This five-part series explores the value-based pricing model’s inner workings and breaks down the model’s most basic elements. The model focuses on competition and cost like other models do but also factors in an often overlooked aspect of your events – the customer. You will also see how this model can maximize your revenues and deliver an experience your customers won’t soon forget. In the first part, we cover the basics of the model. In parts two and three, we look at how the value-based pricing model reveals gaps, increases value, and how the prices should guide the cost. Finally, in parts four and five, we put the value-based pricing model into action and look at determining your ticket types and setting and increasing prices. Our primary goal throughout the series is to break down these various parts to make you comfortable implementing this model into your events.
Last month, we looked at several different pricing strategies. Specifically, we looked at competitive pricing, cost-plus pricing, and value-based pricing. The main benefit of using value-based pricing versus the others is considering the customer. This month, we will explore the value-based pricing model more in-depth and see how it can reveal gaps between perceived value and cost and increase perceived value.
Let’s say we are members of a chapter looking to put on a show like we have done for so many years now. We have a few different ticket types like General Admission, Group Discounts, etc., but after a while, we decide to create a new “Early Access” ticket type. It doesn’t have many extra perks, but it allows attendees to enter the event earlier than the General Admission ticket. No waiting in long lines, no crowd to worry about, etc. You can think about the people who are always the first ones at the door waiting to get into the show. Doors open at 6:30 PM, and they are there as early as 6 PM or 5:30 PM because they don’t like the crowds or lines and want good parking.
This new ticket type that we have introduced allows us to capture more revenue and deliver more value to those customers who care about beating the crowd. Those who see that value are willing to pay more for the benefit, those who don’t pay more in line with their perception of value, and everyone still paid less than what they perceived the event was worth.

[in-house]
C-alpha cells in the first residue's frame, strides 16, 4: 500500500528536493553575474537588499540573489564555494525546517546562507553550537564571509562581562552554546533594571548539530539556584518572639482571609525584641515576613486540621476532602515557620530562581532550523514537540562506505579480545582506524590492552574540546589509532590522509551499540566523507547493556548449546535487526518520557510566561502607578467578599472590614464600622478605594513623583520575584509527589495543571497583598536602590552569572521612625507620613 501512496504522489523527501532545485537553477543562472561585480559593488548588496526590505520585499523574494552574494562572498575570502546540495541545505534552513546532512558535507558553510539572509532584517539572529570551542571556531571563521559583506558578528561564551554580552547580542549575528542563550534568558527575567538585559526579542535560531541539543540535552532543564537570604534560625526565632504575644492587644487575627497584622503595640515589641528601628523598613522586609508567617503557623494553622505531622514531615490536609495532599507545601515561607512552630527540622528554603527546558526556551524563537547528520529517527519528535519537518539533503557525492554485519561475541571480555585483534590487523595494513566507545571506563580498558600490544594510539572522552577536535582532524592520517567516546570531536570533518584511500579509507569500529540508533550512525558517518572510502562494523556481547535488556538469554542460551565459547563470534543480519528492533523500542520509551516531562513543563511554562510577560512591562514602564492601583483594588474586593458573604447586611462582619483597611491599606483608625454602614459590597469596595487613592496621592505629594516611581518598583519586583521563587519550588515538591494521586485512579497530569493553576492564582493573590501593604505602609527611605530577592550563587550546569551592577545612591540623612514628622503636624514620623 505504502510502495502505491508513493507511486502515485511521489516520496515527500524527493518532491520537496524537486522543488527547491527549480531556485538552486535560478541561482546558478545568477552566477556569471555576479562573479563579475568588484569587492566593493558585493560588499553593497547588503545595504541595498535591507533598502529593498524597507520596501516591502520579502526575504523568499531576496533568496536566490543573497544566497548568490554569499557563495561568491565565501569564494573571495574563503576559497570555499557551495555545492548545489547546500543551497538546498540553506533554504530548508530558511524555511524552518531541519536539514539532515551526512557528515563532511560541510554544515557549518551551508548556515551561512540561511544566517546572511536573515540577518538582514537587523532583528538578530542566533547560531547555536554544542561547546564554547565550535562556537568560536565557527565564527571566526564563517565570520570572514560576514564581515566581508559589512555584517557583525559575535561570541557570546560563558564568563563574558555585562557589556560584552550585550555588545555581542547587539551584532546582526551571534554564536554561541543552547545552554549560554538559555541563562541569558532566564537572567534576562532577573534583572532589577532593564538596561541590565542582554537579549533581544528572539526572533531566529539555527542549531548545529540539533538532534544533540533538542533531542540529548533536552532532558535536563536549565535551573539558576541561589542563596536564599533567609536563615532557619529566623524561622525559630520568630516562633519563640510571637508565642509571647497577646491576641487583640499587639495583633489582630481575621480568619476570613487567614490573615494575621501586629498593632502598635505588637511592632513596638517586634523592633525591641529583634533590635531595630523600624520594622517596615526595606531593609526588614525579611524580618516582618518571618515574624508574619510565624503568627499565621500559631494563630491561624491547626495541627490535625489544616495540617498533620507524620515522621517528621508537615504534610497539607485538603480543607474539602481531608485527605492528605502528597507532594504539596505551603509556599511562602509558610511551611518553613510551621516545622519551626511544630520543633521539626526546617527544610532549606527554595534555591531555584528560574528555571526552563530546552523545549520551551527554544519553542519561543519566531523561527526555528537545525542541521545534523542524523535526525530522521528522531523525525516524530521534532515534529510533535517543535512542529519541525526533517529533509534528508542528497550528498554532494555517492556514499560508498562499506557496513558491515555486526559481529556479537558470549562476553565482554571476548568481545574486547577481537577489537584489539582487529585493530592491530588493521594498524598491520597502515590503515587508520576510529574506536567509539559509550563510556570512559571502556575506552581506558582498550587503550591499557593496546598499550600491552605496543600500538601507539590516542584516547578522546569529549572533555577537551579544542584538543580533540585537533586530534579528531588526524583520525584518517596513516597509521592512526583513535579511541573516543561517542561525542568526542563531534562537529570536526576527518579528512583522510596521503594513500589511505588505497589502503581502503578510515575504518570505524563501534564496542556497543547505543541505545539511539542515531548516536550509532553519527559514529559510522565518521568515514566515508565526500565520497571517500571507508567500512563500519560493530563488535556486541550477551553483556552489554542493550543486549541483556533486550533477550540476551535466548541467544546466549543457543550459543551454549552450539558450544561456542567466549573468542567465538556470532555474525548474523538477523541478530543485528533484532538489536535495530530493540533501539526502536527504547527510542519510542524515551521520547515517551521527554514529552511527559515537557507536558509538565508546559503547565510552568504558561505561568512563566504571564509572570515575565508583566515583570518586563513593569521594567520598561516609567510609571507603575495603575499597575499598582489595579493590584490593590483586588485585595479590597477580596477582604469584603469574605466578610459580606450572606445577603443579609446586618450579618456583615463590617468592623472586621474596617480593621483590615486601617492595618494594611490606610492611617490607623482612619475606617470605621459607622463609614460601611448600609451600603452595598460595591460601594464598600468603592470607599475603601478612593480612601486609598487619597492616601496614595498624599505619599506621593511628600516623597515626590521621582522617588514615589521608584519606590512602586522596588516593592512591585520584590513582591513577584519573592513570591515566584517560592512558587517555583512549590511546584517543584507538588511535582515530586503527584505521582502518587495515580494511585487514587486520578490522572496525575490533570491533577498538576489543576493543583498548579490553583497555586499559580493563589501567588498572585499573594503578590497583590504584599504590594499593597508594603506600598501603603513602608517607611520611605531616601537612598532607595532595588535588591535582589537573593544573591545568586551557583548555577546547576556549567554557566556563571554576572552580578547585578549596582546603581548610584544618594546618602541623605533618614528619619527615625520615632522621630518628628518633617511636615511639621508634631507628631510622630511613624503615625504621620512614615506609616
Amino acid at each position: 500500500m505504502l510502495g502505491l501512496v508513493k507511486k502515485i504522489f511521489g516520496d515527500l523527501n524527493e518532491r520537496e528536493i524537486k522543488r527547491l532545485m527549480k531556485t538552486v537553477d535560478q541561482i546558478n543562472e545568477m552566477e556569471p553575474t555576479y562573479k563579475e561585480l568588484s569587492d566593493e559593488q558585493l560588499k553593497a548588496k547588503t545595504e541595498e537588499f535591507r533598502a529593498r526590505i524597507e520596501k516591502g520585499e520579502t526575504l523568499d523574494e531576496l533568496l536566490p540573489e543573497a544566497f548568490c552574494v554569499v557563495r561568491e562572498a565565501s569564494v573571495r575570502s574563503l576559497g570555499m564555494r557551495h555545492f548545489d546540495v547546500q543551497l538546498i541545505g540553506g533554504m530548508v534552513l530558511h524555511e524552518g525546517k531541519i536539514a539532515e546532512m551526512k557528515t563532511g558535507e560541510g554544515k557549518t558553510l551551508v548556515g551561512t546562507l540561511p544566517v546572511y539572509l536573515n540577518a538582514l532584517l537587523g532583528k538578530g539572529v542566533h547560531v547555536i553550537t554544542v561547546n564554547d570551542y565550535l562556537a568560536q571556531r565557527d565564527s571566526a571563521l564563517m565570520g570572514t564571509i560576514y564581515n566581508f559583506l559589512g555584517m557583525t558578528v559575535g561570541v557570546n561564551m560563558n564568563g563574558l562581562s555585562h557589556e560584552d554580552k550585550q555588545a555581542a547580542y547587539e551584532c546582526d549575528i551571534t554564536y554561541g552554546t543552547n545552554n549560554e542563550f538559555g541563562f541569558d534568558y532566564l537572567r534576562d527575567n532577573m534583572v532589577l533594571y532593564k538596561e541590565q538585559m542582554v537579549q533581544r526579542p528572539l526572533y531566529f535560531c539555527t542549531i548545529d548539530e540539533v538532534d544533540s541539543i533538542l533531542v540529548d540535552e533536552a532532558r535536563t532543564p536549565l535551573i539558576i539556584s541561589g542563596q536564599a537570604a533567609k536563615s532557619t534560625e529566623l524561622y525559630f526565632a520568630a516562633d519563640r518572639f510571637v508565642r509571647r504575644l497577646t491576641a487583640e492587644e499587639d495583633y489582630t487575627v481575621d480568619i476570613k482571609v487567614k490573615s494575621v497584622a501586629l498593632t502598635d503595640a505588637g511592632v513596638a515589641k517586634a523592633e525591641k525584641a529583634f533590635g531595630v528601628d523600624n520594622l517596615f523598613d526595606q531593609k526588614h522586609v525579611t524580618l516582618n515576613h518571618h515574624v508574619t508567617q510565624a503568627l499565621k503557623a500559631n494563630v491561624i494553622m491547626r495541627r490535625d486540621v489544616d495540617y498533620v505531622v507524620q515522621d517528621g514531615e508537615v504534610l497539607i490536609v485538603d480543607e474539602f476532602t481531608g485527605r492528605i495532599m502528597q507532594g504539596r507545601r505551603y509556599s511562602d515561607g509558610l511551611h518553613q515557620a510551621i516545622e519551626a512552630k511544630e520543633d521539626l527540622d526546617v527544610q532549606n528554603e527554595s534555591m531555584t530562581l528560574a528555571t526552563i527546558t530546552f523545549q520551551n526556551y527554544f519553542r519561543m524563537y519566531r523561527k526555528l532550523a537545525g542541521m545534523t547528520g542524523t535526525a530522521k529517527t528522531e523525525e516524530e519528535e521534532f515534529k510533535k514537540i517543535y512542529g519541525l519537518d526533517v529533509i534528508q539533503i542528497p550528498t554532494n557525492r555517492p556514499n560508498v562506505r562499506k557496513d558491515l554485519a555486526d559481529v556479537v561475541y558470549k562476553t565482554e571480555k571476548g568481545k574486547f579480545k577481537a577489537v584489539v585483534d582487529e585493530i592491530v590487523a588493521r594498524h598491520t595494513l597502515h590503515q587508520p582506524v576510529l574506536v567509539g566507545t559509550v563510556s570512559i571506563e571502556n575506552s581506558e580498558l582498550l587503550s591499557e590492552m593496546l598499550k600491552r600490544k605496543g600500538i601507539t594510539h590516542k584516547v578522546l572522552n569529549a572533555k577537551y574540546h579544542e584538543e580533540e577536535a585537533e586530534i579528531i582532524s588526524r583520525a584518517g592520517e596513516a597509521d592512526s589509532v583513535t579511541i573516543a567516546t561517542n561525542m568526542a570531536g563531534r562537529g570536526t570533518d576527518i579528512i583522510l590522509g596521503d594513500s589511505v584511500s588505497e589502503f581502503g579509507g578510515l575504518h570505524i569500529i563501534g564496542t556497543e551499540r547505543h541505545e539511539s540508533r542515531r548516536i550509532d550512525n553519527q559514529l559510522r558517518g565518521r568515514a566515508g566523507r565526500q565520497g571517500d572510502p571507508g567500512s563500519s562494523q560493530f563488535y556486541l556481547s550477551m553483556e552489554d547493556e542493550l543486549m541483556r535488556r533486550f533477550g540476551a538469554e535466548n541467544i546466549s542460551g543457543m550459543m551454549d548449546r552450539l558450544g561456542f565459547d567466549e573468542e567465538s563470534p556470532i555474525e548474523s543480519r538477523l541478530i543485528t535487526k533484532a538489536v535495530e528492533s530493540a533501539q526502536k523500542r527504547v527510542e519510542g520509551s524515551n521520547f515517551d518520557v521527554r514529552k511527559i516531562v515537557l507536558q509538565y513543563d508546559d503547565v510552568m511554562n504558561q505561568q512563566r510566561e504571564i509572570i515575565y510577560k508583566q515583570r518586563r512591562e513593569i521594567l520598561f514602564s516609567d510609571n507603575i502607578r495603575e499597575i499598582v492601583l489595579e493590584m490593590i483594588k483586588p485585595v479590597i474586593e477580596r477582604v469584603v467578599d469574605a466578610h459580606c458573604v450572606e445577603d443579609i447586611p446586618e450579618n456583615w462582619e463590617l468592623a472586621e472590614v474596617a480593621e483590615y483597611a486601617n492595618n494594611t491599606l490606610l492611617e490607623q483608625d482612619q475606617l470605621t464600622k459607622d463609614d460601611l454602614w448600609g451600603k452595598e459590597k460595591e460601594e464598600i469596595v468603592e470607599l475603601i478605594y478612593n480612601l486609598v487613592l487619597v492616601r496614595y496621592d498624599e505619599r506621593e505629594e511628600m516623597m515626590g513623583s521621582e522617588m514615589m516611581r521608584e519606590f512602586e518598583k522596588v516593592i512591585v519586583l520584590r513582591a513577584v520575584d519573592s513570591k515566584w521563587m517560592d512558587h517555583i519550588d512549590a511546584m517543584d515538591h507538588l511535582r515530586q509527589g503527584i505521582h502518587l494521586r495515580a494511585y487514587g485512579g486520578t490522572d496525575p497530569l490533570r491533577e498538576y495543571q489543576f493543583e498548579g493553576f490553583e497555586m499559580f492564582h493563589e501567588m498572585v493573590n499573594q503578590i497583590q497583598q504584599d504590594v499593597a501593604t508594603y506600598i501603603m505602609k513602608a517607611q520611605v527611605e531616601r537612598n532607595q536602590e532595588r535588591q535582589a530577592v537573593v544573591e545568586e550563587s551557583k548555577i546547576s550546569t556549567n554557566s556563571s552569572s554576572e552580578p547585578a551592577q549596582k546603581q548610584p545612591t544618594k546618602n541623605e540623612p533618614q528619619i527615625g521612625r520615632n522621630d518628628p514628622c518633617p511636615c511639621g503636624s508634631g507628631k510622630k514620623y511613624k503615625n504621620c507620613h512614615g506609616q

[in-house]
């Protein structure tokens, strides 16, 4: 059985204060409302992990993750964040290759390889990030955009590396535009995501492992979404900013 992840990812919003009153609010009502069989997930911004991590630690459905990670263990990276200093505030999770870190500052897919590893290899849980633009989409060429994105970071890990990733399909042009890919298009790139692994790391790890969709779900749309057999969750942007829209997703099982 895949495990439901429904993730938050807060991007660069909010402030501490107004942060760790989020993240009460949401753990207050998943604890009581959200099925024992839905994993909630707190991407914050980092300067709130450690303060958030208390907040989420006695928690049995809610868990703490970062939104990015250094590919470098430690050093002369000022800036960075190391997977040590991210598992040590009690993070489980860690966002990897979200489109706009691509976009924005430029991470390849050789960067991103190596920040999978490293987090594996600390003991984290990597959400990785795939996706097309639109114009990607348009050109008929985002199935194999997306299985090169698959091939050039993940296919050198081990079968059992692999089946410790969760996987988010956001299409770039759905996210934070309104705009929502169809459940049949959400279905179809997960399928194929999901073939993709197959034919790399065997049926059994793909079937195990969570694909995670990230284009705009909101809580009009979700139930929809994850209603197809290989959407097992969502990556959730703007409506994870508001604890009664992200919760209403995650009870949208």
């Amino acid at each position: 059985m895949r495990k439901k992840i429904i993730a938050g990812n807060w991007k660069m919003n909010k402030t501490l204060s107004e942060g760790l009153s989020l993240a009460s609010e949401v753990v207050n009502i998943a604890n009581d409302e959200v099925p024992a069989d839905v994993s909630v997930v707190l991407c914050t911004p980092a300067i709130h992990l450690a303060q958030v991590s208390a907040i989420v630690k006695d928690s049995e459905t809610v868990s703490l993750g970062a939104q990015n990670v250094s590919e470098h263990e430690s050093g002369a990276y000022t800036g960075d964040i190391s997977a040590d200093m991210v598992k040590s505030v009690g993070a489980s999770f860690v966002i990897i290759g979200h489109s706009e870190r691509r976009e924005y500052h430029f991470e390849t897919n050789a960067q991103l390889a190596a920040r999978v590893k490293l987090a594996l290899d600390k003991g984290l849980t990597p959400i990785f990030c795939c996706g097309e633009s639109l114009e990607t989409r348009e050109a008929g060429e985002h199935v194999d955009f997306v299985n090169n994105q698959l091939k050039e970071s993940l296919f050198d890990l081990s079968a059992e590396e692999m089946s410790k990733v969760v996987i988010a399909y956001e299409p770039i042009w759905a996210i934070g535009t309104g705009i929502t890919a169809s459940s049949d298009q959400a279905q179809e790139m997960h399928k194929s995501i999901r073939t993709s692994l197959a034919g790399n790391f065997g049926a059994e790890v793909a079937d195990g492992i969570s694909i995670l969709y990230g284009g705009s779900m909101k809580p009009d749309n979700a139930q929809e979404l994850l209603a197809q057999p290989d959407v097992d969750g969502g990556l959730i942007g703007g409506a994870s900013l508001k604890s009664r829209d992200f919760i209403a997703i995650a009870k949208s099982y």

Additionally, it cost us little to nothing extra to do this, but this is irrelevant to our attendees. The attendees evaluate the price based on perceived value, not our cost or competitors’ prices. So, we found a way to deliver more value, have our attendees pay for it, and have little to no additional cost.
Increase Perceived Value
Let’s stick with our chapter show from above but do something slightly different. We will charge less for tickets before the event and more for the same tickets the day of the event. There’s nothing revolutionary about this, and it is something many event organizers do. Let’s use some arbitrary numbers like $20 before and $35 the day of, and we make this well known to our attendees when the tickets go on sale. No hiding it or beating around the bush. We communicate to them the exact dollar amount they will pay on-site to make the advantage of purchasing in advance very clear in their minds.
We limit our flexibility because we locked ourselves into that price at the time of the event, but we gain some real advantages in exchange. In this instance, we have shaped the perceived value by increasing the gap between perceived value and actual price. We have essentially pushed the perceived value closer to $35, and in the minds of our attendees, getting a $35 ticket for $20 today is an enticing deal.
The Golden Words – “Sold Out”
Now we will look at another method of raising the perceived value, and this time, let’s use something more real world. When this whole pandemic started, there was this rush to buy, of all things, toilet paper, and there was almost a very sudden onset. One day toilet paper sales were pretty average, and then a few days later, you couldn’t find it anymore. The fact that you couldn’t find it anymore also meant that you wanted or needed it more, or at least you thought you did because the perceived value of goods goes up when there are fewer of them.
We can similarly recreate this kind of mentality in our events because we have a finite number of tickets. The more direct we can be in communicating that to our customers, the more value they will associate with the event. The words “sold out” are gold when it comes to events because it lifts the perceived value. Harnessing this power comes from selling multiple different ticket types, though, which helps show the importance of having multiple ticket types. More on that later.
Thus far, we have looked at several different pricing strategies for events, and we have explored the power of value-based pricing. We’ve seen how it can show us gaps between our perceived value and cost and how we can increase the perceived value to drive sales. Next month, we will examine the interplay between cost and profitability and letting the price guide the cost instead of allowing cost to determine the price.